The latest version of the Xbox One operating system has gone live for the console. They dropped just this past week and it makes some major improvements to game downloads.
Over on the Xbox support page Microsoft detailed everything available in the newest update, including the improvement of game downloads for those with high-speed internet connections. One of the first things they detail is the performance and download upgrades, which now sees those with 100Mbps connections experiencing downloads at a rate that's 80% faster than before. That's a significant increase and should help you get your games fast... real fast.
For those with connections under 100Mbps (which is around 12MB per second in download speeds), you'll still see some performance gains when it comes to downloading software over Xbox Live. According to the update, there's going to be a 40% increase for those with high-speed connections lower than 100Mbps. Not bad at all.
I've personally never had consistent problems with the download speeds of Xbox One games, but, then again, I would usually start downloads late at night or early in the morning so that by the time I was ready to play they would be ready. There were only a few occasions where the game would get stuck or hang up, but they had to do with connectivity issues rather than the actual throughput of the download speeds.
But, speaking of connectivity issues and the downloads hanging up when they aren't supposed to, Microsoft actually has a fix for that. They optimized background downloads to be "more resilient" during "intermittent connectivity issues". That's actually pretty cool, because that was literally the exact problems that I seemed to run into infrequently.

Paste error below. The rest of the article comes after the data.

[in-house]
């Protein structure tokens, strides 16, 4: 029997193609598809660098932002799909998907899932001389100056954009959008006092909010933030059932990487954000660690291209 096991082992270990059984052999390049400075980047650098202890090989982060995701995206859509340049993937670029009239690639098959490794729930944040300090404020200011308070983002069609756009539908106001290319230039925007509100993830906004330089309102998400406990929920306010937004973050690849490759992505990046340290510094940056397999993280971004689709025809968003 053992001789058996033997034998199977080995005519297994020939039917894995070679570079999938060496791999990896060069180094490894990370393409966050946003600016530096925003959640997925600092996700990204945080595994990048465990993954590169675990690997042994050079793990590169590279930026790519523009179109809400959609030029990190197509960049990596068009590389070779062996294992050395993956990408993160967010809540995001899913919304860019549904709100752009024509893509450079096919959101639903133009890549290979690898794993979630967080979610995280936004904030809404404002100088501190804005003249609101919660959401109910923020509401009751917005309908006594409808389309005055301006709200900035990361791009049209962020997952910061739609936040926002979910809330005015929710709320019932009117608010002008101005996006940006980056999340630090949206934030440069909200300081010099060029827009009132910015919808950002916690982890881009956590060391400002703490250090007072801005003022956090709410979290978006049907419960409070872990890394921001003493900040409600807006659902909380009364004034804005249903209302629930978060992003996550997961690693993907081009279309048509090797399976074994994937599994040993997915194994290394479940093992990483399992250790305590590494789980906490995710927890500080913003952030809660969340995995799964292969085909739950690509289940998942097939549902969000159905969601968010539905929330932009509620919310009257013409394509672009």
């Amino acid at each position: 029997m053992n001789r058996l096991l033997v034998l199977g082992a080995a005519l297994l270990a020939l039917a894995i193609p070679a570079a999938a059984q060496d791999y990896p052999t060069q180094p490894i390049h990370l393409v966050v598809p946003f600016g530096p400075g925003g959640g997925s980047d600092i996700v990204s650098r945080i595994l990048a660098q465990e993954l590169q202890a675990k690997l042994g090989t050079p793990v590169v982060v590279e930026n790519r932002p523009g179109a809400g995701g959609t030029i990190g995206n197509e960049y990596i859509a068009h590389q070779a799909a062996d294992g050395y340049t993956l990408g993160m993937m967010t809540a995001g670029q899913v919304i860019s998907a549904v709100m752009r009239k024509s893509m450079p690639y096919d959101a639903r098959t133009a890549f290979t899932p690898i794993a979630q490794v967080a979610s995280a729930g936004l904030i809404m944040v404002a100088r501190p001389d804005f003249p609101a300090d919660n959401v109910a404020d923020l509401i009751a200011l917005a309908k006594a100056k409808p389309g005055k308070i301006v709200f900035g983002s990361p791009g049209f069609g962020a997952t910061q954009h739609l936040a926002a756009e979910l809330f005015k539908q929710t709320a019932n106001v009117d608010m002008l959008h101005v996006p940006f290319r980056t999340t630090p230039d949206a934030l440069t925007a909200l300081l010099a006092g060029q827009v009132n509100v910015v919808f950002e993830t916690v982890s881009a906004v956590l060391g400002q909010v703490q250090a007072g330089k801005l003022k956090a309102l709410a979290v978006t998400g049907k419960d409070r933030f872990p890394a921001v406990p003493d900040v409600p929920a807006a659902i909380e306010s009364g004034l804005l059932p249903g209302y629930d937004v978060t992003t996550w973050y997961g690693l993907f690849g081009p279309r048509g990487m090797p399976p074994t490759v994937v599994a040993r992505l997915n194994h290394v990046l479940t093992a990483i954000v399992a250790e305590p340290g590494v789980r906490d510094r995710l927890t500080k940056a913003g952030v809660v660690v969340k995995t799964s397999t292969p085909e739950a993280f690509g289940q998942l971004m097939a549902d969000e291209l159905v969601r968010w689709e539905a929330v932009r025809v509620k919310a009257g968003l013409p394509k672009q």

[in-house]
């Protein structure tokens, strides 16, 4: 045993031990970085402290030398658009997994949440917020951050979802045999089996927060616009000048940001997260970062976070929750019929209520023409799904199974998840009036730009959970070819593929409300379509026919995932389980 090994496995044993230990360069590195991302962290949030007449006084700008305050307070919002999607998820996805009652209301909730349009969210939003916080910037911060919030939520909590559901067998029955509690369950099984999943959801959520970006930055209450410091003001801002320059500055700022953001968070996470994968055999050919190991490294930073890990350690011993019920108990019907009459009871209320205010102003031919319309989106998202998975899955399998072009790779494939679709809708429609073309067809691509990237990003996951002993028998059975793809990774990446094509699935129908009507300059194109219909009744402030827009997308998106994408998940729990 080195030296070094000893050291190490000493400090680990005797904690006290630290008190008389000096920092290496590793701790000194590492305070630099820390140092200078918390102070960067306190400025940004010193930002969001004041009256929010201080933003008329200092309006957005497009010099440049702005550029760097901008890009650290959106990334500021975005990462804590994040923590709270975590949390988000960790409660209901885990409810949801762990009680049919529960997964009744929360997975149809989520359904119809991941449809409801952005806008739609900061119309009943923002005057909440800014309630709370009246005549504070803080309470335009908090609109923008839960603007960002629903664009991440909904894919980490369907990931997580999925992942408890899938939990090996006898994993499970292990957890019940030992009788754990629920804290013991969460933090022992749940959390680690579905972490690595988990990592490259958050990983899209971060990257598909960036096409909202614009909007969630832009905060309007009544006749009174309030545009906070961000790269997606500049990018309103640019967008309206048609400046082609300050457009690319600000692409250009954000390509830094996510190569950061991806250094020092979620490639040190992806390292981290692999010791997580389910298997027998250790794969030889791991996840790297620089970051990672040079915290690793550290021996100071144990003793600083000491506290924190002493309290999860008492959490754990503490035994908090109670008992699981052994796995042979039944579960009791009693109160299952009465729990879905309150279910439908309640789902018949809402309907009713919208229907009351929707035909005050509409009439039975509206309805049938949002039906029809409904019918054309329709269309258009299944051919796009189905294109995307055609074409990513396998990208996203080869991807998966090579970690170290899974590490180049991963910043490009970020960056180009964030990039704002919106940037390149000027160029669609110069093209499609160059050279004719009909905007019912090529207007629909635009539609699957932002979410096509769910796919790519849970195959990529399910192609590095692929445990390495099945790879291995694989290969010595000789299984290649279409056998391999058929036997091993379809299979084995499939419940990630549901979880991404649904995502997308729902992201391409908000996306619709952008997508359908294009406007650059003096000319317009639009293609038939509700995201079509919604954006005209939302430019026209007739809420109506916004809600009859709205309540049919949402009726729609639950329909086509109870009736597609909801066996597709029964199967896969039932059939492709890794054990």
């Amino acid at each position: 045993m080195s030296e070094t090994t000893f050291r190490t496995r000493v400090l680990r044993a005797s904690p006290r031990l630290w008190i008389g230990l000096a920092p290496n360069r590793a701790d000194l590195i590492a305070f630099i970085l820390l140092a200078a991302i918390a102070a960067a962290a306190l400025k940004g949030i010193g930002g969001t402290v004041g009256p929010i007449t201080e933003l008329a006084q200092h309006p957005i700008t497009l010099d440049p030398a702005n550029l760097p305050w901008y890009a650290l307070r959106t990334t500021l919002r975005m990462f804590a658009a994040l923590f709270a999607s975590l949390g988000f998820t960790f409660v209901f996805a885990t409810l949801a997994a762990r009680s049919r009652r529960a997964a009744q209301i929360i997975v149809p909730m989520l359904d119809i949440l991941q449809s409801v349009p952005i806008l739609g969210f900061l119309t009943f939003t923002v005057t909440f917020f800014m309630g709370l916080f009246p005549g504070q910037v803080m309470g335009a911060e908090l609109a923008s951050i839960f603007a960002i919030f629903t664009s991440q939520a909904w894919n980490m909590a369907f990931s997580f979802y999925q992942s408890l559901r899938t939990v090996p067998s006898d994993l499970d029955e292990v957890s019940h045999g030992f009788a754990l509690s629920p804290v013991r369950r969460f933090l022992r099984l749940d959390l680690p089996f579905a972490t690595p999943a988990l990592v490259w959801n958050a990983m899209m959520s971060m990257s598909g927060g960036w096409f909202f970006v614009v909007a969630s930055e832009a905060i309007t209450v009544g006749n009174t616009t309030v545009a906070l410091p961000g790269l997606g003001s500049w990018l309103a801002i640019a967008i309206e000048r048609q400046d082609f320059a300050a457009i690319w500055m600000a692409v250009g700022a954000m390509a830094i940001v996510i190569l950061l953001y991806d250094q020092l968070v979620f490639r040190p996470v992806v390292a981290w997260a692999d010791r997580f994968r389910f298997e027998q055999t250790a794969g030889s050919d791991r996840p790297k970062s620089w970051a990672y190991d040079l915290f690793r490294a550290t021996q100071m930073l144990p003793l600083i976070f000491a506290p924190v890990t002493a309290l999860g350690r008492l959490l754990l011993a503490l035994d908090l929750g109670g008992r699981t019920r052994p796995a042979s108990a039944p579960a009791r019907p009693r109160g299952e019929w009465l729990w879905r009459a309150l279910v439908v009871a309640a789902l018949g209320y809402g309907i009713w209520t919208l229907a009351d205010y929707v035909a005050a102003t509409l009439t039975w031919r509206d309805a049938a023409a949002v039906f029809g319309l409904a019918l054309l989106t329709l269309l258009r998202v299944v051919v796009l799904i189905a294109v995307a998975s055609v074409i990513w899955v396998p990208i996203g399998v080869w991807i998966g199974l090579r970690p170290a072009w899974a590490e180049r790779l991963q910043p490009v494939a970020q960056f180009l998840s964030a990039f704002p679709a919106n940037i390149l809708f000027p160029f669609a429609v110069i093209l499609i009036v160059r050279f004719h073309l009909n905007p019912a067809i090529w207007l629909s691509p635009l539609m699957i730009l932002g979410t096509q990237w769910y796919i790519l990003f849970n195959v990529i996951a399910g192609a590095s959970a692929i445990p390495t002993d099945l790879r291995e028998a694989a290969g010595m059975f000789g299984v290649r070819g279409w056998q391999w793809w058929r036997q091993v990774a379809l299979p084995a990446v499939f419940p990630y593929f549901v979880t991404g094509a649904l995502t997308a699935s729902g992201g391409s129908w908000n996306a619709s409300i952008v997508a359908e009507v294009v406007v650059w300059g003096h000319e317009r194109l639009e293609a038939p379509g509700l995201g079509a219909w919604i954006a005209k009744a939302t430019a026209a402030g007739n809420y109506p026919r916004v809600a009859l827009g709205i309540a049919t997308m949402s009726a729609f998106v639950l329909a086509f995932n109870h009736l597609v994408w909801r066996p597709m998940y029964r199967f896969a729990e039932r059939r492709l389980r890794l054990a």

They mention that background downloads may have run into problems due to the way the system prioritized apps and running services. Games running in the background were on lower priority than games that players have open and active, and therefore the background downloads were susceptible to being unceremoniously stopped or interrupted. With the latest system update for the Xbox One, the aforementioned issue should be addressed.
There were a few other notable entries in the system update as well, such as improving the performance of the wireless controller, and improving the consistency of performance for background music when running from music applications.
The interesting thing about it is that these are the sort of updates one would expect from a desktop gaming PC. It's interesting that people oftentimes say that they prefer home consoles over PC due to ease of use, but the similarities these days are almost uncanny. This is especially considering that a lot of the updates the Xbox One just received have already made their way onto services like Steam years ago. In fact, you can prioritize downloads in the background on Steam and even schedule them to start or stop at a specific time, along with designating which games get updated and when. Very intuitive stuff.
The Xbox One is still a ways off from matching the quality of service offered by Steam, but Microsoft is slowly getting there with a lot of the new features they're implementing in each monthly update. The latest system build should automatically download, but if it doesn't you can have the system update through the settings menu.